Why All The Ice In Antarctica?
By Ed Caryl
The recent fate of the MS Akademik Shokalskiy has prompted arguments from the CAGW crowd that the global warming is causing more ice around Antarctica. The problem with this argument is that there has been no warming around Antarctica.
All the trends show cooling, especially in the area where the ship is trapped. The southern ocean is cooling, and has been for a long time, especially since 1996. The latitudes in the vicinity of Commonwealth Bay have been cooling since 1980. There is more ice because Mother Nature is freezing more ice.
Figure 1 is the surface temperatures in the band from 50° south to 70° south.
Figures 2a and 2b are the annual average temperatures at Bases Casey and Dumont D’Urville, the two closest bases in East Antarctica to Commonwealth Bay. Source GISS.
If we look at a annual temperature trend map of the globe covering the last eight years, we see cooling especially at latitudes north and south of 45°, and at the equator.
Figure 3 is the annual temperature trends from November 2005 to October 2013.
Of course, the southern ice has responded to this decreased temperature by increasing, slowly since the low of 1980, but then much faster in the last three years following the local temperatures. See Figure 4:
Figure 4 is the Southern Hemisphere sea ice anomaly chart. Note that the current Southern sea ice is 1.5 Million square kilometers above the 1979 to 2008 mean value, nearly three times the negative anomaly in the Arctic. Source here.
But for whatever peculiar reason, despite all the observations, global warming scientists insist it’s more logical to blame the extra ice on warming!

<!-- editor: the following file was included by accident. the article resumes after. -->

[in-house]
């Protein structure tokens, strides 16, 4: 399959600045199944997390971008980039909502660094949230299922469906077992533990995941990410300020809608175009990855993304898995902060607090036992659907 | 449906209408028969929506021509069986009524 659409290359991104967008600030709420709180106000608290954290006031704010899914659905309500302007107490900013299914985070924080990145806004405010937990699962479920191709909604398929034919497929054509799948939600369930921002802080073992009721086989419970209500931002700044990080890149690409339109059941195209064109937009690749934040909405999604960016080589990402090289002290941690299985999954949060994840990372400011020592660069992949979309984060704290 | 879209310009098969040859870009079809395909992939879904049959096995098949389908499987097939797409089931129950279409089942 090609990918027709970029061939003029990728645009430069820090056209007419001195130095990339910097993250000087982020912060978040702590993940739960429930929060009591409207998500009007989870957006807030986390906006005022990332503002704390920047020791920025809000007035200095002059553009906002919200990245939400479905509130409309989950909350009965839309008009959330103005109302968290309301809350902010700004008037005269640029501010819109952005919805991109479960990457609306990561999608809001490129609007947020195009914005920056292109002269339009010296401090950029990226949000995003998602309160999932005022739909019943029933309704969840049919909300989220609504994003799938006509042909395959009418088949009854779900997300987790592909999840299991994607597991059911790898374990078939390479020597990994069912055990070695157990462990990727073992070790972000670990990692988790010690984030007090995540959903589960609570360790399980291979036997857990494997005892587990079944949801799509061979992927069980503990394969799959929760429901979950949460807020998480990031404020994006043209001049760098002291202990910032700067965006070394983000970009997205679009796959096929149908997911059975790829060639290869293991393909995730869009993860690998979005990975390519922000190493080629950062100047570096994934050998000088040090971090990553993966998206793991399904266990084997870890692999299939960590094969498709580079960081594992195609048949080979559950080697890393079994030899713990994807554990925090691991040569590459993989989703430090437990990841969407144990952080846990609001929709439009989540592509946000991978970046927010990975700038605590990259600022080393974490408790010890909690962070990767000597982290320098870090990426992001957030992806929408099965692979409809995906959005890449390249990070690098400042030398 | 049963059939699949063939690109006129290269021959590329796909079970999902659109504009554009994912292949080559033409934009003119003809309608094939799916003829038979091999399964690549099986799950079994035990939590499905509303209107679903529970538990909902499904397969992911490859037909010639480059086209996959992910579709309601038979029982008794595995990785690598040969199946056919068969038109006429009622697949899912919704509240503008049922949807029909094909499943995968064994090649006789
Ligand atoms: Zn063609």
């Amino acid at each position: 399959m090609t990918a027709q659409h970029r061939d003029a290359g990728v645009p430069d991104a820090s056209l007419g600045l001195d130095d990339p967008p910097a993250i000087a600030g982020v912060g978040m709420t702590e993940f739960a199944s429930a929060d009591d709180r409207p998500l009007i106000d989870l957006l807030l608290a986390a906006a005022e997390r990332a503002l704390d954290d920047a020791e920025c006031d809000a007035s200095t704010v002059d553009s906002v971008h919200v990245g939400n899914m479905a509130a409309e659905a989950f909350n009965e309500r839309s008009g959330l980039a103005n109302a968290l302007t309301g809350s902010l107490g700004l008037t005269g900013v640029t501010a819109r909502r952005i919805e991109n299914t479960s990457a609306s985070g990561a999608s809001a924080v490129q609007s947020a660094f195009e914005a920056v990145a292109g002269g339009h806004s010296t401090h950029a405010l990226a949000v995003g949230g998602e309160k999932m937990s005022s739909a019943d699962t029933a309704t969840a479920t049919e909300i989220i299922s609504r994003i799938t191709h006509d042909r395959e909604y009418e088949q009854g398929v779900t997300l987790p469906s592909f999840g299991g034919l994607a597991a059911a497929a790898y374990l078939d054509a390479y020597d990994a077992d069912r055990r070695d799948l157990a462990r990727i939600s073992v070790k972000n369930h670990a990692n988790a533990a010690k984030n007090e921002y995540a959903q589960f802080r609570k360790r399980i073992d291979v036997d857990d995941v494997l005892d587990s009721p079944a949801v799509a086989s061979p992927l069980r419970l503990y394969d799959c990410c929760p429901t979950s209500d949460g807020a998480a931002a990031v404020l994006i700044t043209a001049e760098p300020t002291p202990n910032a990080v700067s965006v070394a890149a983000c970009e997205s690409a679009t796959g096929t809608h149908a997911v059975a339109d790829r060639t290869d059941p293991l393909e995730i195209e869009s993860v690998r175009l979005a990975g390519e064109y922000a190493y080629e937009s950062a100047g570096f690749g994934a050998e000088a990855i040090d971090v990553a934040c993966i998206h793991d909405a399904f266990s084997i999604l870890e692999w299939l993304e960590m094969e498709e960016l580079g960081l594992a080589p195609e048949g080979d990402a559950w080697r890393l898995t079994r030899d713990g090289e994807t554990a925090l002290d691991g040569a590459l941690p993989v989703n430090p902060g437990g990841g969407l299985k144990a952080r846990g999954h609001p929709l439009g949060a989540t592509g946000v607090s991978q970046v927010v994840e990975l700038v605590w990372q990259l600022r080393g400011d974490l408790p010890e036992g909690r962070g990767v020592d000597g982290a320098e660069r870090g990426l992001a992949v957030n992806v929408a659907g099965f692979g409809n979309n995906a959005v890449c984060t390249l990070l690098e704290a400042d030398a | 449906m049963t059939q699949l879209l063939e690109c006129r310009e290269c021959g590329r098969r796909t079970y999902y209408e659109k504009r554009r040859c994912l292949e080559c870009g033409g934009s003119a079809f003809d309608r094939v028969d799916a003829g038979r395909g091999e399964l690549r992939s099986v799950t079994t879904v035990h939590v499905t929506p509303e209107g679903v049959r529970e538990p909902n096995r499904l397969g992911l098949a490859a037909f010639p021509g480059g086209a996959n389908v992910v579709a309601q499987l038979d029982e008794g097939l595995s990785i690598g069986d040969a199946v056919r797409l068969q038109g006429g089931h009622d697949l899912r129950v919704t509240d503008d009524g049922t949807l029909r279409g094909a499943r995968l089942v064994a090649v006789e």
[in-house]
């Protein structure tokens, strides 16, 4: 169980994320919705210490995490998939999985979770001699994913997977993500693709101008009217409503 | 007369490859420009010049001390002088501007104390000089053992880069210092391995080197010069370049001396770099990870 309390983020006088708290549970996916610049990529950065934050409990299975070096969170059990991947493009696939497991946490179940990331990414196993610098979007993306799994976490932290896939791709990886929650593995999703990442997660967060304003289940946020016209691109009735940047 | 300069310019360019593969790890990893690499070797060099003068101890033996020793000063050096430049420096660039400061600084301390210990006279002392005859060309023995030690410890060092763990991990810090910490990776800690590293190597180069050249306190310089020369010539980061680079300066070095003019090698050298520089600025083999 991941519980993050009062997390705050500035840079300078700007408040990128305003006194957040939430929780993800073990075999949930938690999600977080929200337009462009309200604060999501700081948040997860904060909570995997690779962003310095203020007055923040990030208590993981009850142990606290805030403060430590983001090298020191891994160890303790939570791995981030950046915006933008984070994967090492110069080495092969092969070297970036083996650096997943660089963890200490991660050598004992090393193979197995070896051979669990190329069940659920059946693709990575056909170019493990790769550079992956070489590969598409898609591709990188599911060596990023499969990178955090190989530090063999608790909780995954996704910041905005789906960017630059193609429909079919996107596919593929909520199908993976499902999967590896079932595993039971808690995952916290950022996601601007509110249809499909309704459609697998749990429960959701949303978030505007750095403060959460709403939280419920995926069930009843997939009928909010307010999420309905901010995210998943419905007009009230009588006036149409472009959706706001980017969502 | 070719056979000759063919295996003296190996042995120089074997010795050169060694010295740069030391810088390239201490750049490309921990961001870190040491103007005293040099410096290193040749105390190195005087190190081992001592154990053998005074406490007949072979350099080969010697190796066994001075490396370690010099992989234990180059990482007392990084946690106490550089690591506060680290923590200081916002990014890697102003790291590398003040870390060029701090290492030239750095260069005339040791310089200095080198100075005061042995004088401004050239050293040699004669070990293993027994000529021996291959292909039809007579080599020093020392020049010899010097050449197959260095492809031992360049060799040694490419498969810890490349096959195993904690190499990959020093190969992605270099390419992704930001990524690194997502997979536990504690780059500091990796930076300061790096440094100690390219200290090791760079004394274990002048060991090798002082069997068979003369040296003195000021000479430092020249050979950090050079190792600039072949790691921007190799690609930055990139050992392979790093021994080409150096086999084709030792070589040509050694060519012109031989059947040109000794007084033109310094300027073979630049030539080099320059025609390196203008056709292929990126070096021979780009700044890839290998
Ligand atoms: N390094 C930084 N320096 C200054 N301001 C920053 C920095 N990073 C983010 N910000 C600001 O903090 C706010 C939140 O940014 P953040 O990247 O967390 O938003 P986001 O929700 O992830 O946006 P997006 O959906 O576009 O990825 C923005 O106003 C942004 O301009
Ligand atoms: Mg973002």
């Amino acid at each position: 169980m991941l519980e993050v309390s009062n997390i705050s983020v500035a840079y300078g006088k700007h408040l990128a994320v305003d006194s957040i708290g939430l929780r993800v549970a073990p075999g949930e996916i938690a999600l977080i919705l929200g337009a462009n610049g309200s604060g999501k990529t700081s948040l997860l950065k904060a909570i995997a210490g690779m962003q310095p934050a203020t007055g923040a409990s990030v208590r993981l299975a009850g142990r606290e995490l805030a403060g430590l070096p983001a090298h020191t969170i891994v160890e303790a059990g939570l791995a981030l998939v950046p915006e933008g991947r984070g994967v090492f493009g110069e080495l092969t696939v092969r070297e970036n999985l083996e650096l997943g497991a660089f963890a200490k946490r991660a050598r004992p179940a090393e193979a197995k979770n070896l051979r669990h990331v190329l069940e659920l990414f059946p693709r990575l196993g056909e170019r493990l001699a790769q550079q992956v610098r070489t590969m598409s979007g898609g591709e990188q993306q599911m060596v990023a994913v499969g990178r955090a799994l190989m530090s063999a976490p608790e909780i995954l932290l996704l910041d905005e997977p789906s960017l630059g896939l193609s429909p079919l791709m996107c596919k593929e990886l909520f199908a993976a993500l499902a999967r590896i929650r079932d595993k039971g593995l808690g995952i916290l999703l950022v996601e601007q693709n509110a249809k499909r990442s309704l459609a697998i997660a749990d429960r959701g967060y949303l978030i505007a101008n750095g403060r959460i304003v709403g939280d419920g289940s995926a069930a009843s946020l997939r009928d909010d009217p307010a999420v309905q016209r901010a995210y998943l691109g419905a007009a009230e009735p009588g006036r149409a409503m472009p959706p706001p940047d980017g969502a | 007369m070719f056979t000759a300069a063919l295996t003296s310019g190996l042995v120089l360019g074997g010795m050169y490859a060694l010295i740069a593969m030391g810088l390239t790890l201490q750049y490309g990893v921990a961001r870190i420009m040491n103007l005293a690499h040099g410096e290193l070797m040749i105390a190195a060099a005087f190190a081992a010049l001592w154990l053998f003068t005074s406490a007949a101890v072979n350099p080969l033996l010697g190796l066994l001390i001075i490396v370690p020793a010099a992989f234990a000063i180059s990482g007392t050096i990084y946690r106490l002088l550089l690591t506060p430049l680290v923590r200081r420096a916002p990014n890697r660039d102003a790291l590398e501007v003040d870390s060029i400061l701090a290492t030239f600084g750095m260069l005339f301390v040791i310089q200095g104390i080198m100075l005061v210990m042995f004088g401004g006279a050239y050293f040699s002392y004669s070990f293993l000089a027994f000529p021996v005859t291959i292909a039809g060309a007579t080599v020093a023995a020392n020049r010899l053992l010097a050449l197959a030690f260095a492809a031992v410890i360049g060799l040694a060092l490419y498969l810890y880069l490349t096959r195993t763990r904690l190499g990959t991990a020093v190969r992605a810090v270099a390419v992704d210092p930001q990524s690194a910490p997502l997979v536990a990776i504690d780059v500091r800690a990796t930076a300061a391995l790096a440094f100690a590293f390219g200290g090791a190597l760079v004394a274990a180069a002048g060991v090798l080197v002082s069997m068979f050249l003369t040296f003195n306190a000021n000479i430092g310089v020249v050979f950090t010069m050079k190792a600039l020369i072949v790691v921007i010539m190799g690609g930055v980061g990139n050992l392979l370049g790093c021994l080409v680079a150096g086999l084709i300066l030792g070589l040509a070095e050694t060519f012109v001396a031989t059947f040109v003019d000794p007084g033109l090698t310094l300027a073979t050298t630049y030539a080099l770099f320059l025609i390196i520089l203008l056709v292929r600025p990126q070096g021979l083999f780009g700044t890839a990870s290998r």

The warmists never seem to realize that Antarctica can melt only if the temperature rises above freezing there. For all practical purposes, it almost never does rise above freezing. The summer ice only reduces because the wind breaks it up and blows it away into latitudes where the sea is warm enough to melt it.
The air temperatures blowing off the continent rise high enough (to just freezing) so that the ice blowing away is not immediately replaced as it is in the Antarctic winter. Ice flows off the continent not because it is melting, but because the pressure of two-mile-thick ice behind the edges is forcing it to flow. Average air temperatures at bases on the edge of the continent rise to just freezing in January despite 24 hours of daylight. This is why it can snow off-shore at the position of the trapped ship in late December. Rain is an extremely rare event anywhere in Antarctica except the peninsula.
No global warming – it’s over
As one can see from Figure 3, there is no global warming. It’s over. Both poles are now cooling, the tropics are cooling. Ice is increasing at both ends of the earth. Over the last eight years, there were a few isolated pockets of warming, a spot in the North Pacific, the Middle East, north-eastern North America, and off the west coast of Australia. Those spots are constantly shifting, and will soon go away.